SAN DIEGO–Local beaches that were replenished with sand in 2012 as part of a region-wide shoreline preservation project are on average 33 feet wider and three to six feet higher than in 2009, despite the big waves from the last El Niño winter, according a new study by the Scripps Institution of Oceanography at UC San Diego.
As part of the study, Scripps researchers measured and compared sand levels at several beaches over the past seven years. The baseline year was the winter of 2009-2010, and the most recent measurement was conducted in the winter of 2015-2016. Due to El Niño, the first and last winter seasons included in the study were considered to be the most erosive between 2009 and 2016.
“This Fourth of July, tens of thousands of San Diegans and tourists who flock to our shoreline to have fun will enjoy wider and sandier beaches because of the collaborative effort between SANDAG, local cities, and the state to invest in sand replenishment projects,” said SANDAG Board Chair and County Board of Supervisors Chair Ron Roberts. “We are pleased that our efforts have helped restore eroded beaches and preserve recreational opportunities.”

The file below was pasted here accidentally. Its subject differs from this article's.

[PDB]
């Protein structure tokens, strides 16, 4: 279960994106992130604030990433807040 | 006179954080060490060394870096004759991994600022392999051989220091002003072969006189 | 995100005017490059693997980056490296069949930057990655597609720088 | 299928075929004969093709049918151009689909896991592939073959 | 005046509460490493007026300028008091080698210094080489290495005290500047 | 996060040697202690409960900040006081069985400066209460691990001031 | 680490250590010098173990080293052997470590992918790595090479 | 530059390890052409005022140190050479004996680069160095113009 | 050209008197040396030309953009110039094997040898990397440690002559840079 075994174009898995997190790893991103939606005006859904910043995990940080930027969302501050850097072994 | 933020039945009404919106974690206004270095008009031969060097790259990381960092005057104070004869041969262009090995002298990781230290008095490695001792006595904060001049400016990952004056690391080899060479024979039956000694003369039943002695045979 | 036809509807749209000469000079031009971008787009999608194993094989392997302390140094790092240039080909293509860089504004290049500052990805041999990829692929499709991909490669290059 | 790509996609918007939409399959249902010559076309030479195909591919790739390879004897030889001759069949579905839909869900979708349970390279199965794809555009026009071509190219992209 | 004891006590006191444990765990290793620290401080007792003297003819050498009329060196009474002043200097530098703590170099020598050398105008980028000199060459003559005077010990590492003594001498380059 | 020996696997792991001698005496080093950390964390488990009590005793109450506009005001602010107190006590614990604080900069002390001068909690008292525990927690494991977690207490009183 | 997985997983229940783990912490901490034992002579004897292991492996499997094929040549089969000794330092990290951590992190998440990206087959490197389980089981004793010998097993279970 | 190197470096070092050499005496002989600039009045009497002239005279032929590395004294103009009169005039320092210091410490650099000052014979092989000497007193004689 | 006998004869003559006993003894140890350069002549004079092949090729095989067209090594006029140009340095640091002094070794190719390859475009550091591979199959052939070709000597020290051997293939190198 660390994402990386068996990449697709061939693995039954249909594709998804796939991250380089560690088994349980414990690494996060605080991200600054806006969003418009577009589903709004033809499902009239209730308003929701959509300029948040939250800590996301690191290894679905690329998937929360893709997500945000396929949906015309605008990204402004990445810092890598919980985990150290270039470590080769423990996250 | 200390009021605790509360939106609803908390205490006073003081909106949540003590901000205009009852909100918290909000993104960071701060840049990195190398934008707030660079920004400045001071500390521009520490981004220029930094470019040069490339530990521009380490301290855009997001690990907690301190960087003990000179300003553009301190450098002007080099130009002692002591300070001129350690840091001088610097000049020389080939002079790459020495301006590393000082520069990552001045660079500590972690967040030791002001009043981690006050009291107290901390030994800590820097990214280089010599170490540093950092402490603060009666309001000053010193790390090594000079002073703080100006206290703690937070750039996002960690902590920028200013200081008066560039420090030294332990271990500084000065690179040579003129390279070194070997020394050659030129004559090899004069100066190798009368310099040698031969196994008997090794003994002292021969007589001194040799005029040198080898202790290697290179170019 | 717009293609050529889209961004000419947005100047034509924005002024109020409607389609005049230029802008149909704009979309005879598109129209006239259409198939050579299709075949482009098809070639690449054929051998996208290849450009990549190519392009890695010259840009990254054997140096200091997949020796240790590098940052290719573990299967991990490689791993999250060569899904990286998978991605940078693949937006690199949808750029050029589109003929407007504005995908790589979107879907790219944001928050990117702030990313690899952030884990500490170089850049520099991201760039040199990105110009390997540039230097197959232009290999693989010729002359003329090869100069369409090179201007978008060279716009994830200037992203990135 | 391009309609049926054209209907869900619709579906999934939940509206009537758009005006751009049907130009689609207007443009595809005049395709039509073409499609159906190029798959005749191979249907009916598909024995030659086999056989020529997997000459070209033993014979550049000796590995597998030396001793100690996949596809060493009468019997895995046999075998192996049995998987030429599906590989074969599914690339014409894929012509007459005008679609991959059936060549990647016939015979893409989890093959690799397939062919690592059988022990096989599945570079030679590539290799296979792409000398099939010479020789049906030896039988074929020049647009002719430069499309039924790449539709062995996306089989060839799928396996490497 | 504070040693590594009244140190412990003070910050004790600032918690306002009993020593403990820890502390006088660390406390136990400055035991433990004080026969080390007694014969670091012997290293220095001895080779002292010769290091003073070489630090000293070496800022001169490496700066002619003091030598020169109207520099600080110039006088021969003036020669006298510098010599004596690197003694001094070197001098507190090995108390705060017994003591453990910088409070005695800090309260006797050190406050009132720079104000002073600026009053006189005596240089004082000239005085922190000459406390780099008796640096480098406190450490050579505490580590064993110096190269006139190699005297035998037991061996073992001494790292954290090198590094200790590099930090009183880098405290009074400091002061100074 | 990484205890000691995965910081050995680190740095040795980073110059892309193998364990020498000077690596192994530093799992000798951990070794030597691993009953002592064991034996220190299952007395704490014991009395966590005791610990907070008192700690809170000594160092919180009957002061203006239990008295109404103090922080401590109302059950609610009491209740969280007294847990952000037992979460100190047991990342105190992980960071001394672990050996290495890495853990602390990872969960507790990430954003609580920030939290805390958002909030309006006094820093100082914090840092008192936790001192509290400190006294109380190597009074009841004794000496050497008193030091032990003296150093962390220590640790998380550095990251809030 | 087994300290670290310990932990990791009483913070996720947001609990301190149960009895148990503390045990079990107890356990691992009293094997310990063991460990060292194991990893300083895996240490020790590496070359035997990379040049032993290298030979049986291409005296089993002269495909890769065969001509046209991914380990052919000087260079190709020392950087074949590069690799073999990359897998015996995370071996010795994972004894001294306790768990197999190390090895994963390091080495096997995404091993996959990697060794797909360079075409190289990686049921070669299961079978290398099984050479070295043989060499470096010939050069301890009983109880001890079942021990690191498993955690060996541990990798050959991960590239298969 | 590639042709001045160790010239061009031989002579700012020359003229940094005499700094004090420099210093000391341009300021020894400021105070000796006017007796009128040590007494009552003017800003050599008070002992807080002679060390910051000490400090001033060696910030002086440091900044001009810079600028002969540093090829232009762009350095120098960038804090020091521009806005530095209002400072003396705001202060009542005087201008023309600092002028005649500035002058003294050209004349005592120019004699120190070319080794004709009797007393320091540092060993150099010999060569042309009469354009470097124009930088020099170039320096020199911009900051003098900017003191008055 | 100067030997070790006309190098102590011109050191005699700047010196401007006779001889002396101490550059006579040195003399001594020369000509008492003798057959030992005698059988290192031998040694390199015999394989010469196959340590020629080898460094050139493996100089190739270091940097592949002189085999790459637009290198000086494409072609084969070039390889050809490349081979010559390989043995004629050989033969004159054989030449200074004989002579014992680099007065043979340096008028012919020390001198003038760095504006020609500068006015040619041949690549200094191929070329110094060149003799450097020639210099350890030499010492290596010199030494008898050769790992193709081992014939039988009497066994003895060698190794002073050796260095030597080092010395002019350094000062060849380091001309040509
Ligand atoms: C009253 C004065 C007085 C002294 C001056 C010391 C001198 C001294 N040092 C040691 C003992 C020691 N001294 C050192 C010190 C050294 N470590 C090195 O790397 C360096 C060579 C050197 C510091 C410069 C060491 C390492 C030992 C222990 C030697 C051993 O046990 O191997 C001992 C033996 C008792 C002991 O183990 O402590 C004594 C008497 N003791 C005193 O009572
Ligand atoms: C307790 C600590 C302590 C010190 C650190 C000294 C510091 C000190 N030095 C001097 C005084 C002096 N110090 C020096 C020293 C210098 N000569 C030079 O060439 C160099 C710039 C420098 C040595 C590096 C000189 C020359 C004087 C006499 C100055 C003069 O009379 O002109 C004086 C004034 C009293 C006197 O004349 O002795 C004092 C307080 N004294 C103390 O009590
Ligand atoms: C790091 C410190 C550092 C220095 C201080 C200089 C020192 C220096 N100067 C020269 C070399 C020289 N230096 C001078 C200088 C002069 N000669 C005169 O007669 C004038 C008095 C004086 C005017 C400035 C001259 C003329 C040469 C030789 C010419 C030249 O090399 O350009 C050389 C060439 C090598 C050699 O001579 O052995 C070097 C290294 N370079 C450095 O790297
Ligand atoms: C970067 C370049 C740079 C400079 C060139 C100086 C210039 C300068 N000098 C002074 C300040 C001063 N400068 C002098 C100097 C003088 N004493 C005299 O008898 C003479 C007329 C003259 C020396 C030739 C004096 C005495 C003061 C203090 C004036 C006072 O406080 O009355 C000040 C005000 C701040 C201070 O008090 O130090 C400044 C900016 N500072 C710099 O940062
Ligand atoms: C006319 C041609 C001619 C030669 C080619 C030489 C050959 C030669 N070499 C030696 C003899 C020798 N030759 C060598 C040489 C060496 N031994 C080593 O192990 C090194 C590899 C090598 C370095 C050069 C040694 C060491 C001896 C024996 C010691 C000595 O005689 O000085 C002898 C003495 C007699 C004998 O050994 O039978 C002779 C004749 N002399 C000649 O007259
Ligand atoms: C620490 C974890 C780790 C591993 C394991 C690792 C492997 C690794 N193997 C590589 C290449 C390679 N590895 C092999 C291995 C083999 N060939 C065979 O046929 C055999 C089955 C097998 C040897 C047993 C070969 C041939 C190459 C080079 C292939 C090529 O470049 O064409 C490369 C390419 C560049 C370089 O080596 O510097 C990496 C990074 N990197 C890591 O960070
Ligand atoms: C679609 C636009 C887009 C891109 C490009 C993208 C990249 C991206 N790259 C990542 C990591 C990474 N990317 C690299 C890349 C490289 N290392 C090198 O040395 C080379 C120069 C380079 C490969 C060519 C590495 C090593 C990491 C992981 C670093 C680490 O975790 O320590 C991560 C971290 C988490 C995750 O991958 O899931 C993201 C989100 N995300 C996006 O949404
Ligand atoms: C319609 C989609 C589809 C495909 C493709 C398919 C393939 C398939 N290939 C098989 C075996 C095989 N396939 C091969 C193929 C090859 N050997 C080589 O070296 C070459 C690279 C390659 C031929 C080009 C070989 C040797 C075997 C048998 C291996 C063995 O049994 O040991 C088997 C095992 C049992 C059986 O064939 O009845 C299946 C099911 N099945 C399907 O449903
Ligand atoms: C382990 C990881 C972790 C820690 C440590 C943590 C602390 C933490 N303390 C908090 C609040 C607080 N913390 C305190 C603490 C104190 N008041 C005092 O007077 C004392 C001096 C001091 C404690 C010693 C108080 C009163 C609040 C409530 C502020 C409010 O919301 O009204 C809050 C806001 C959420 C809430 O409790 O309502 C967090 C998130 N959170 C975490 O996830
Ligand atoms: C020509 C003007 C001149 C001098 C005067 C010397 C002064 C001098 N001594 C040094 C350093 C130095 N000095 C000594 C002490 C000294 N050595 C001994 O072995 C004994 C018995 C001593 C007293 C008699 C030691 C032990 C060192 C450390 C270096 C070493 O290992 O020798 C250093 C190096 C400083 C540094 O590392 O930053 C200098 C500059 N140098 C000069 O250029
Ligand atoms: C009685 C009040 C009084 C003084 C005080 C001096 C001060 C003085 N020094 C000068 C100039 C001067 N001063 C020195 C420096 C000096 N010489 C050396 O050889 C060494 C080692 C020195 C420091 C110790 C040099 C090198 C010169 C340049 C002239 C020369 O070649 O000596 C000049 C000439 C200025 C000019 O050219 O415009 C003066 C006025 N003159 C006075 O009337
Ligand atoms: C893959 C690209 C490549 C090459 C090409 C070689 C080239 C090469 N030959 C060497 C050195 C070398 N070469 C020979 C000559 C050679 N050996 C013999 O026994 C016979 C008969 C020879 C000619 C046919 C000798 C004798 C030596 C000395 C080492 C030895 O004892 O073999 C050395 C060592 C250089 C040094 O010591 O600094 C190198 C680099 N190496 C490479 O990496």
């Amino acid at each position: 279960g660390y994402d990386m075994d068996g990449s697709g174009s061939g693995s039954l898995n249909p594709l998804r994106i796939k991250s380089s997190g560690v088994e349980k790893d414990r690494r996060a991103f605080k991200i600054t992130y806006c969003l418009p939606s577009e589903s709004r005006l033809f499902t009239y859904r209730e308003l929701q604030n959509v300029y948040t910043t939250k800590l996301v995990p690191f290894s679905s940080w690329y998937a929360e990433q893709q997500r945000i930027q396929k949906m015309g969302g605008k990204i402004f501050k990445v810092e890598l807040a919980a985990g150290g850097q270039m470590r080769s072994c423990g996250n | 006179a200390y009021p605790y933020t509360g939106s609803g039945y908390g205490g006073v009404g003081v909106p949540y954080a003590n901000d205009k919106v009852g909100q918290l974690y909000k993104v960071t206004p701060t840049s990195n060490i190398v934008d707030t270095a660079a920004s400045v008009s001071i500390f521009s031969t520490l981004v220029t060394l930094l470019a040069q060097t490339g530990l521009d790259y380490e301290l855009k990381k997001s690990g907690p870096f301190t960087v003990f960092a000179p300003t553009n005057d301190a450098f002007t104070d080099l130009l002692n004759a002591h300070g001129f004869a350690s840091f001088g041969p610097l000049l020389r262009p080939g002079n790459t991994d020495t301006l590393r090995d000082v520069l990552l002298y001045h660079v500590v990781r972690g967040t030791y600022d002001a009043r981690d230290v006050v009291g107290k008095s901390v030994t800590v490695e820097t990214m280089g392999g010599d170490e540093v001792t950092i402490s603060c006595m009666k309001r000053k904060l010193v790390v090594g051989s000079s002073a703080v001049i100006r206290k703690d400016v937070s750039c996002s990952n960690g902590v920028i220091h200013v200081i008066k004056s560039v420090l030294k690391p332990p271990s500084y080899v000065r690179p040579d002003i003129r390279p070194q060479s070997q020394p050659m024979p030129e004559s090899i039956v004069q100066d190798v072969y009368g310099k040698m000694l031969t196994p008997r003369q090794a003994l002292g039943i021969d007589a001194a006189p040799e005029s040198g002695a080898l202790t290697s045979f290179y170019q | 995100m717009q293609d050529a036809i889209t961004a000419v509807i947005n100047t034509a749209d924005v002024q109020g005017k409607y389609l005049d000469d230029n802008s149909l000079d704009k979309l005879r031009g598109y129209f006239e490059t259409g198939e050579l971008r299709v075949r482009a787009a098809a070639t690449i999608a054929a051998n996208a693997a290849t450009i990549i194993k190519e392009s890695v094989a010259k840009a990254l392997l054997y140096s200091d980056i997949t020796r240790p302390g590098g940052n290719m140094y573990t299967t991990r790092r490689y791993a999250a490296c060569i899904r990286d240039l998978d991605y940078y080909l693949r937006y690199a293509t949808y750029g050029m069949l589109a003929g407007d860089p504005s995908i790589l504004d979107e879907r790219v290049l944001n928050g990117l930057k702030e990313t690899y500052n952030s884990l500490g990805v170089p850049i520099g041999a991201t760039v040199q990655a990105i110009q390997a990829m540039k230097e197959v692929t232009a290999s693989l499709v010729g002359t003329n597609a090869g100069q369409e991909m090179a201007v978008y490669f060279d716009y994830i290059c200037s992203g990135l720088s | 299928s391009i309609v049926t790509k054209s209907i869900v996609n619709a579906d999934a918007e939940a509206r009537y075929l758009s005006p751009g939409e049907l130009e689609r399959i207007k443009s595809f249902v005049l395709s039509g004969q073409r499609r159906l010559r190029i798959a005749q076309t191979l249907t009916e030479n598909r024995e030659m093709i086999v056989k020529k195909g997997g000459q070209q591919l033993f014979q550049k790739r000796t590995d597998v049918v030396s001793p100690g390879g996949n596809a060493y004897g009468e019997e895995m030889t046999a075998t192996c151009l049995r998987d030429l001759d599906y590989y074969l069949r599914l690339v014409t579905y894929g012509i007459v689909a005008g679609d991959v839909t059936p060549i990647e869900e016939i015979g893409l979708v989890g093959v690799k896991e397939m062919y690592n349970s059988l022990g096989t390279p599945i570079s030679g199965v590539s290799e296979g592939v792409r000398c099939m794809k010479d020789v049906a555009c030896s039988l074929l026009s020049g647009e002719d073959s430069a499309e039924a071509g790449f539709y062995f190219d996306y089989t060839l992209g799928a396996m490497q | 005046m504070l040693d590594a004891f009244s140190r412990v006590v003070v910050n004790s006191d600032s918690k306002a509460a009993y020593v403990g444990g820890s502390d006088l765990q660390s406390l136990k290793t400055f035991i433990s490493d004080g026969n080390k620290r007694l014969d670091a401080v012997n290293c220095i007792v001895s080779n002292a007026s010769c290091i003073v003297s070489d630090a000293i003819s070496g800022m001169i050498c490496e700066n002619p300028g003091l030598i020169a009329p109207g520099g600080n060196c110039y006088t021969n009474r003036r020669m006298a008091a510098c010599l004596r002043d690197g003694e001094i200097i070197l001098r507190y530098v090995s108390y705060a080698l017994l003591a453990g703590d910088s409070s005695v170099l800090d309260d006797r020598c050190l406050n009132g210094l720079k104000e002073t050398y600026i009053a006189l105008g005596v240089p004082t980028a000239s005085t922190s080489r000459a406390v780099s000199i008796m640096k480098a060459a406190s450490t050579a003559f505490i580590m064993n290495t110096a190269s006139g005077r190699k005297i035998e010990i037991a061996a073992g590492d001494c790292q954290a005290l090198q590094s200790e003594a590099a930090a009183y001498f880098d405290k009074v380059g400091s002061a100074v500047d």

Between September and December 2012, the Regional Beach Sand Project placed 1.5 million cubic yards of sand on the following beaches: Imperial Beach, Oceanside, Encinitas (Moonlight, Cardiff, and Batiquitos), Solana Beach, and Carlsbad. A prior regional beach nourishment project was completed in 2001. SANDAG has been monitoring beach widths across the region over the past 20 years. Spring photos documenting specific beaches after El Niño winters show rocky, narrow beaches in 1998 and wider, sandier beaches in 2016.
SANDAG coordinated the $28.5 million Regional Beach Sand Project with funding from the cities of Carlsbad, Encinitas, Imperial Beach, Oceanside, and Solana Beach, as well as the California Department of Boating and Waterways.
The Scripps study specifically highlighted the results of the replenishment project at three sites: Cardiff, Solana, and Imperial beaches. Researchers noted that the relatively larger grain size of sand deposited at the beaches – their coarseness – enhanced the effectiveness of the effort. Coarse grains are harder for currents to move than finer grains, as the coarser grains tend to fall more quickly to the bottom.